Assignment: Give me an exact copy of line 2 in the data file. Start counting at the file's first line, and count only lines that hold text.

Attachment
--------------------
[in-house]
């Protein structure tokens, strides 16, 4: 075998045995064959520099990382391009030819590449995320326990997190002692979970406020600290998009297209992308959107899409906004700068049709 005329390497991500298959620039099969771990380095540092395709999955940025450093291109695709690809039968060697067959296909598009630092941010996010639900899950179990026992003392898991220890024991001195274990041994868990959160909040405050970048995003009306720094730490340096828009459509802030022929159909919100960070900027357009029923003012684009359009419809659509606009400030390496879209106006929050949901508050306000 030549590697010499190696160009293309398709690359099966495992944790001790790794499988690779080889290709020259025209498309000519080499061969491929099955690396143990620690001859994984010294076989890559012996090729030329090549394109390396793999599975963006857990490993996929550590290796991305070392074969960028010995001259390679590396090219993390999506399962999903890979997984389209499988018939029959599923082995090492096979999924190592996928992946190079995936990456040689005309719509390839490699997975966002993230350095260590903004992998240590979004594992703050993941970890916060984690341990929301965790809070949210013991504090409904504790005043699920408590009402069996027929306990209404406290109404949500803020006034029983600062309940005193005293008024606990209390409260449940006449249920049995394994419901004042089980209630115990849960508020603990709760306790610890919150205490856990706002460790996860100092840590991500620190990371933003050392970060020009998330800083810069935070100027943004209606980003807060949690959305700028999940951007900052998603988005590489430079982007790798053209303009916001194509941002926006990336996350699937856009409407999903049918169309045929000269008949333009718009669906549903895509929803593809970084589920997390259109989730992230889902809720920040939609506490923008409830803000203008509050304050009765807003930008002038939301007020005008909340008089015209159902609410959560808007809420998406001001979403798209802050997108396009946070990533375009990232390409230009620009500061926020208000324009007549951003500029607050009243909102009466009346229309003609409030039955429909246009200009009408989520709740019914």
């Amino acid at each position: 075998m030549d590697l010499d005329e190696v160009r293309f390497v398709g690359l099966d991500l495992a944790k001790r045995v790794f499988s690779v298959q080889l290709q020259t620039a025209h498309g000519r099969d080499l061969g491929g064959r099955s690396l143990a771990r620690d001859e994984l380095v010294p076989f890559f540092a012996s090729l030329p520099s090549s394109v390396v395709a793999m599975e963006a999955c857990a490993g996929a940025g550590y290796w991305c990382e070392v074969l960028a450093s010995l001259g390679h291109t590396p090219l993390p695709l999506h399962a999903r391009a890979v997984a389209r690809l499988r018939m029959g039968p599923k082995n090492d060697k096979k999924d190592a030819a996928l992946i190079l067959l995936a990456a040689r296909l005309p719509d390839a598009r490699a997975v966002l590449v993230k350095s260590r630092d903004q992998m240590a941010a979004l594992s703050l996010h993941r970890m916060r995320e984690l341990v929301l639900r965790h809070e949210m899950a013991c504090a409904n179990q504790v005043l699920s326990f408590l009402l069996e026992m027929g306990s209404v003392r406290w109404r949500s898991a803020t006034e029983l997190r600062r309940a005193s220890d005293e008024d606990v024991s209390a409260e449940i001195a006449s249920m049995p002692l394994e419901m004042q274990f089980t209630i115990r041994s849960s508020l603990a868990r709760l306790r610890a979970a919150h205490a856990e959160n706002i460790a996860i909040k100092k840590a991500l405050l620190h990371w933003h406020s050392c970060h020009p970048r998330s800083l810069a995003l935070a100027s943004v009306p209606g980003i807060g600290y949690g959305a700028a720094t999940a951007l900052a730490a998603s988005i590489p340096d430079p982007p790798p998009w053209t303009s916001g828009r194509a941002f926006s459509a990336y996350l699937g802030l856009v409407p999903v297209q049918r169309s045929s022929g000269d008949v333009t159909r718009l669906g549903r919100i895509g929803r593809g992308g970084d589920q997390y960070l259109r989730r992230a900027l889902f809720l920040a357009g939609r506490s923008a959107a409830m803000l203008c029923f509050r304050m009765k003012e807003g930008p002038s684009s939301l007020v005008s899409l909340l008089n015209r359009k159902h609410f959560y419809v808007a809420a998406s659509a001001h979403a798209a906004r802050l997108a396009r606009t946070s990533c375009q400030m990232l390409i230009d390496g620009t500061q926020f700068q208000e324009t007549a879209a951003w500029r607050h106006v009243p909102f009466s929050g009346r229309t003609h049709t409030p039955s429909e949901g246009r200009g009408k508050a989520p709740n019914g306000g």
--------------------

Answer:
């Protein structure tokens, strides 16, 4: 075998045995064959520099990382391009030819590449995320326990997190002692979970406020600290998009297209992308959107899409906004700068049709 005329390497991500298959620039099969771990380095540092395709999955940025450093291109695709690809039968060697067959296909598009630092941010996010639900899950179990026992003392898991220890024991001195274990041994868990959160909040405050970048995003009306720094730490340096828009459509802030022929159909919100960070900027357009029923003012684009359009419809659509606009400030390496879209106006929050949901508050306000 030549590697010499190696160009293309398709690359099966495992944790001790790794499988690779080889290709020259025209498309000519080499061969491929099955690396143990620690001859994984010294076989890559012996090729030329090549394109390396793999599975963006857990490993996929550590290796991305070392074969960028010995001259390679590396090219993390999506399962999903890979997984389209499988018939029959599923082995090492096979999924190592996928992946190079995936990456040689005309719509390839490699997975966002993230350095260590903004992998240590979004594992703050993941970890916060984690341990929301965790809070949210013991504090409904504790005043699920408590009402069996027929306990209404406290109404949500803020006034029983600062309940005193005293008024606990209390409260449940006449249920049995394994419901004042089980209630115990849960508020603990709760306790610890919150205490856990706002460790996860100092840590991500620190990371933003050392970060020009998330800083810069935070100027943004209606980003807060949690959305700028999940951007900052998603988005590489430079982007790798053209303009916001194509941002926006990336996350699937856009409407999903049918169309045929000269008949333009718009669906549903895509929803593809970084589920997390259109989730992230889902809720920040939609506490923008409830803000203008509050304050009765807003930008002038939301007020005008909340008089015209159902609410959560808007809420998406001001979403798209802050997108396009946070990533375009990232390409230009620009500061926020208000324009007549951003500029607050009243909102009466009346229309003609409030039955429909246009200009009408989520709740019914």